We won because we were endorsed by the Asian Group, along with India, Indonesia and Qatar, to fill the vacant seats allotted to the Group.
If credit has to be given for our re-election, it must be to those who must have worked hard to have the Asian Group members endorse our bid. They are our men and women in the Philippine Mission to the UN in New York and our envoys in Asian capitals where we have diplomatic or consular representation.
The UN membership is divided into five regional groups for the purpose of allotting seats in UN subsidiary bodies through a formula agreed upon by the members themselves. The sole criterion is that the number of seats allotted to each group must be in direct proportion to the number of its members in relation to the number of available seats in a given subsidiary body.
Once a regional group – African, Asian, Eastern European States, Latin American and Caribbean States, and the Western European and Other States (the "Other States" are Australia, Canada, New Zealand and the United States) – endorses its list of candidates for the seats allotted to it in a certain body, it is a foregone conclusion that they will be elected.
If a regional group has more candidates than the seats allotted to it and could not come up with a clean slate, it notifies the other groups. That is the time when intense lobbying by the unendorsed candidates with the members of the other groups takes place.
In the present case, both the Eastern European States Group and the Western European and Other States Group each had one more candidate than the two seats allotted to each. They, therefore, were unable to come up with clean slates and as a result, two members from each of the two groups had to go through a second round of balloting.
If perchance, Ms. Arroyo and Mr. Romulo think that our re-election to the UN Human Rights Council was a "vindication for the Philippines and President Arroyo", as Permanent Representative to the UN Hilario Davide says, they are sadly mistaken. We are not yet out of the woods, so to speak, with respect to the extrajudicial killings and disappearances of individuals.
Speaking of disappearances, I wonder how serious or how much efforts the police and security officials are spending to find Jonas Burgos. Yes, how much?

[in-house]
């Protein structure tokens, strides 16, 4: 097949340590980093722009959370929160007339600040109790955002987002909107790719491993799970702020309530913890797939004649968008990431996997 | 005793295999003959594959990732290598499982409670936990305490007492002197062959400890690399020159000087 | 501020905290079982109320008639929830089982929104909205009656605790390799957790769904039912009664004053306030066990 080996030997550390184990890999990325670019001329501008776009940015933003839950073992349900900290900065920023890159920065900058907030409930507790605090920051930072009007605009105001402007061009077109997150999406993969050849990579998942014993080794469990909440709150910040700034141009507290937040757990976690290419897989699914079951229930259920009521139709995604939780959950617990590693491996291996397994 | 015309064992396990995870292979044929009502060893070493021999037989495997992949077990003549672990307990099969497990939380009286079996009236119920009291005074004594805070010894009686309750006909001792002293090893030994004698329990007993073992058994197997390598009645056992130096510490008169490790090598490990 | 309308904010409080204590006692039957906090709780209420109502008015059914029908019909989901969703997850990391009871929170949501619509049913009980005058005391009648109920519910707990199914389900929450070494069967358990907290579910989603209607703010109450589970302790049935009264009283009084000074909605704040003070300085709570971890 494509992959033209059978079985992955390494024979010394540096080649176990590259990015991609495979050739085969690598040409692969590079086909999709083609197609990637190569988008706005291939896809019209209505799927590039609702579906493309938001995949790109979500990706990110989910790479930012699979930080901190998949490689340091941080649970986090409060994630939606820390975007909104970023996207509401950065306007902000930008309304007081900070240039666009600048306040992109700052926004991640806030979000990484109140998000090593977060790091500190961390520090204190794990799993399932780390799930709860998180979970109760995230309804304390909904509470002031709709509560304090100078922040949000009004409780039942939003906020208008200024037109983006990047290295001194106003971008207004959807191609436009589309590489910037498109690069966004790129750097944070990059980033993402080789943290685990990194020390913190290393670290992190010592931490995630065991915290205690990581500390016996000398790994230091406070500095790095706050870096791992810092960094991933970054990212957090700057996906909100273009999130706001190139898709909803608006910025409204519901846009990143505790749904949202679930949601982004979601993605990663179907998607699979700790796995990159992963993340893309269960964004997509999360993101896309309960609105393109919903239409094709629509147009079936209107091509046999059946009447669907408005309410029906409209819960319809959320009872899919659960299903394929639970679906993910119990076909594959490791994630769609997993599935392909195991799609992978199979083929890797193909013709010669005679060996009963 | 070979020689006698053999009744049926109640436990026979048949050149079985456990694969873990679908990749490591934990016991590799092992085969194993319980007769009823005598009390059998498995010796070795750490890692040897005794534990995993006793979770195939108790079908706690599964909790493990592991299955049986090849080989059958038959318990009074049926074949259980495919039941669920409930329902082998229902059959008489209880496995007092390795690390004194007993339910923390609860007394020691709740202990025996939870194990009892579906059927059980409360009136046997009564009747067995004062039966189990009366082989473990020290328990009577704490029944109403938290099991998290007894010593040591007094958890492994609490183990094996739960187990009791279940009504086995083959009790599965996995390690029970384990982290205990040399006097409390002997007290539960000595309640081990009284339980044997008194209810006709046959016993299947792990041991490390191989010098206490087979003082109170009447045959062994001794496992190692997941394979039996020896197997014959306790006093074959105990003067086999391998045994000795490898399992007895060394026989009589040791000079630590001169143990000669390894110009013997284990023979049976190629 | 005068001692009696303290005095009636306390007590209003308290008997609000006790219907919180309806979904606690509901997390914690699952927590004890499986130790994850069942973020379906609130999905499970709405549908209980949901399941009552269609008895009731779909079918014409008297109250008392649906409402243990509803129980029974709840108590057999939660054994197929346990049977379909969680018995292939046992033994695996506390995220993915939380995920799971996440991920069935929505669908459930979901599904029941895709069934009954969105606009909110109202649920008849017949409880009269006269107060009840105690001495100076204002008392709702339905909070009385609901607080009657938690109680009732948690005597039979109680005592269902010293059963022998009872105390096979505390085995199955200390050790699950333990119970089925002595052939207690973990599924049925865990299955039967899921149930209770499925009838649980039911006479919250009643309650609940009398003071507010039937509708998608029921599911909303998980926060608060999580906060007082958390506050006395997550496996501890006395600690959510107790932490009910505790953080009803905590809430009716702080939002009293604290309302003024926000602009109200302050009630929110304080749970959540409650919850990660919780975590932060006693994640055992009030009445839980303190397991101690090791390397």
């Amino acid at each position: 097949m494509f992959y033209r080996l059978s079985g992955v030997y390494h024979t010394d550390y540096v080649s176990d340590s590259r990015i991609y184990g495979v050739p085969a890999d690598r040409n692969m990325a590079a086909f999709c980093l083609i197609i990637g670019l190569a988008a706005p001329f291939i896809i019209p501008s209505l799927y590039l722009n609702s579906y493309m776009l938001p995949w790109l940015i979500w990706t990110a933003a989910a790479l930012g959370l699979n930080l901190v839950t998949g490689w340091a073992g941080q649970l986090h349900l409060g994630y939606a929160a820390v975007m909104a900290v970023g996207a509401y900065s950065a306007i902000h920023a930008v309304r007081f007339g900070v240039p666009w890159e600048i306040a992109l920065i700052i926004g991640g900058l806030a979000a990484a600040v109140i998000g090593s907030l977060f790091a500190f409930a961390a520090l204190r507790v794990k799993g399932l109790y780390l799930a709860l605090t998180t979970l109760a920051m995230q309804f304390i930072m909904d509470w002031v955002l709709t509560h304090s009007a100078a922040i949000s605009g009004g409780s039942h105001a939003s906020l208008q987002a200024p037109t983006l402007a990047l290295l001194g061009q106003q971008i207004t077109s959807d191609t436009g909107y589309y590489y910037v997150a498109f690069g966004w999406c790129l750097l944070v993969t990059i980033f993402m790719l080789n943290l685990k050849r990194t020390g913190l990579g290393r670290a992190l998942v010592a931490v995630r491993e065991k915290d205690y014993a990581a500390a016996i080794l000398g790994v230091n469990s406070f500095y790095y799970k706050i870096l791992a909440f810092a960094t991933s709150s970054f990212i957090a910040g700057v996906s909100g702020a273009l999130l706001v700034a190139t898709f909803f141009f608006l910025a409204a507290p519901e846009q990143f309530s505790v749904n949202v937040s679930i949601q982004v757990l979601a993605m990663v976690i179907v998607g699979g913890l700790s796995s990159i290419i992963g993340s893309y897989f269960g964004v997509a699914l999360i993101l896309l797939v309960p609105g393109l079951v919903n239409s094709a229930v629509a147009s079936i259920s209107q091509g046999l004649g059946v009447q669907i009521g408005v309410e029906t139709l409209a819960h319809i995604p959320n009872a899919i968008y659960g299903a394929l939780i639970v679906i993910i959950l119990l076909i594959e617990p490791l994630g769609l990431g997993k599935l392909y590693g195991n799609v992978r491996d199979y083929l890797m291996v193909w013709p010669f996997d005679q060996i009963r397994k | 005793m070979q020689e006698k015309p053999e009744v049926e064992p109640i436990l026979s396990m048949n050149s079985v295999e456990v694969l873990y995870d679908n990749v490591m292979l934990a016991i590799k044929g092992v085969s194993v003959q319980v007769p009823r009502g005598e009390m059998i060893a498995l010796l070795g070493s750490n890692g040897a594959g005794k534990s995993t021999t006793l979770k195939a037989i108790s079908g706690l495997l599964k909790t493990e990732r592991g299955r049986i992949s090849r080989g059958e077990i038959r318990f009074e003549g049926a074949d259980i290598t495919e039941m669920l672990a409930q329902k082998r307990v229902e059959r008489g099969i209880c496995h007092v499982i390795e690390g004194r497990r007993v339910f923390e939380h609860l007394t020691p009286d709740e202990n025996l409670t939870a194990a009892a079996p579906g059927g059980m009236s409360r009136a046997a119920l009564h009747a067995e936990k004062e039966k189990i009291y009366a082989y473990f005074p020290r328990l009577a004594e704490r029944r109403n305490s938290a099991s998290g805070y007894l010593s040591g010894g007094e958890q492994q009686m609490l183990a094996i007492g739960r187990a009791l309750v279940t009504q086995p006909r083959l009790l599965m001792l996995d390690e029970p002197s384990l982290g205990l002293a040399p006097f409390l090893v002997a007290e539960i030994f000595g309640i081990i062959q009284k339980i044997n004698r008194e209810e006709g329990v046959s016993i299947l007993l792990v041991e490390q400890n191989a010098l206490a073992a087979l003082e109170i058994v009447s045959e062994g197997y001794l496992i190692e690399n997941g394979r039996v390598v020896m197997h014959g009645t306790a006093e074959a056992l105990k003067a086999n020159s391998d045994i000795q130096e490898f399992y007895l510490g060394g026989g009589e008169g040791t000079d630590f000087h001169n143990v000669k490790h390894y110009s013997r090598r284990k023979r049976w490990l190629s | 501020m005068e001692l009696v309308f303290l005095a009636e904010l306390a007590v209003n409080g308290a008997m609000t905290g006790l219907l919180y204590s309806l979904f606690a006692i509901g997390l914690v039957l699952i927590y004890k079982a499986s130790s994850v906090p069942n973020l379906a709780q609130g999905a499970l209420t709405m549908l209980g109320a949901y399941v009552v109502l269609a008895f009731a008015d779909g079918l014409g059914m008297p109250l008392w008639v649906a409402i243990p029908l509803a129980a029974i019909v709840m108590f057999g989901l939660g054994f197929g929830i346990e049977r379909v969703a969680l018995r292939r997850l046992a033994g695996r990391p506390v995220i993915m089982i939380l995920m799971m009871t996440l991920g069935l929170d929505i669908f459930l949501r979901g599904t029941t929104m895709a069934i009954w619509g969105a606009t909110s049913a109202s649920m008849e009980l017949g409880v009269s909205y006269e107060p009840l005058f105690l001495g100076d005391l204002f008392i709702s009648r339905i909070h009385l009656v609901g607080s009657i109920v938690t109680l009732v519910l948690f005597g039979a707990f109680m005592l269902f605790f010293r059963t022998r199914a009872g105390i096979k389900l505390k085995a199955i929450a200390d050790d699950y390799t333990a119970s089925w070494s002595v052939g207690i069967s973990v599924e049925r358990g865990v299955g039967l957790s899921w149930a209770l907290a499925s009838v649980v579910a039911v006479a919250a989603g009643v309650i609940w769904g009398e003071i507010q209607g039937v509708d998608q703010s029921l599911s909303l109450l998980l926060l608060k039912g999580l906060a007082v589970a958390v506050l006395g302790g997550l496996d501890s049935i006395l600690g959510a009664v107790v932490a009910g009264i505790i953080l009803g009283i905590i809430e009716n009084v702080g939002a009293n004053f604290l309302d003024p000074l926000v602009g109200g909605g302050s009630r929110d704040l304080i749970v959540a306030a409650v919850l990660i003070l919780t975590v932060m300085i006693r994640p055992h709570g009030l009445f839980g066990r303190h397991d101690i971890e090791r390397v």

A reader wrote to complain about the "horrible, chaotic and longest wait" people now experience in getting authentication of various documents from the Department of Foreign Affairs (DFA).
It appears that in the past, they used to get such authentication from Malacañang. In December 2006, the task was transferred to the DFA. As a result, thousands, most of them seeking employment abroad, now crowd daily at the DFA seeking authentication of documents from CHED, DepEd, TESDA, DOH, NBI, ATO, etc.
My reader claims that "a colleague had to wait the whole day to claim her school records" while another friend "had to go back three times to get her TESDA authentication."
I checked with the DFA officials concerned. They said their main problem is lack of personnel. However, they have now received authorization from the Commission on Elections (?) to hire more people to ease the congestion. They have also introduced a new authentication system and will install the necessary equipment to support it.
They expect the congestion to start thinning by mid-June or sooner, following the implementation of a new "call-in reference number system" starting this week.
I’d like to thank my reader for bringing this problem to my attention. At the same time, I believe the DFA officials concerned deserve to be complimented for being mindful of the problem and addressing it appropriately. I wish them luck.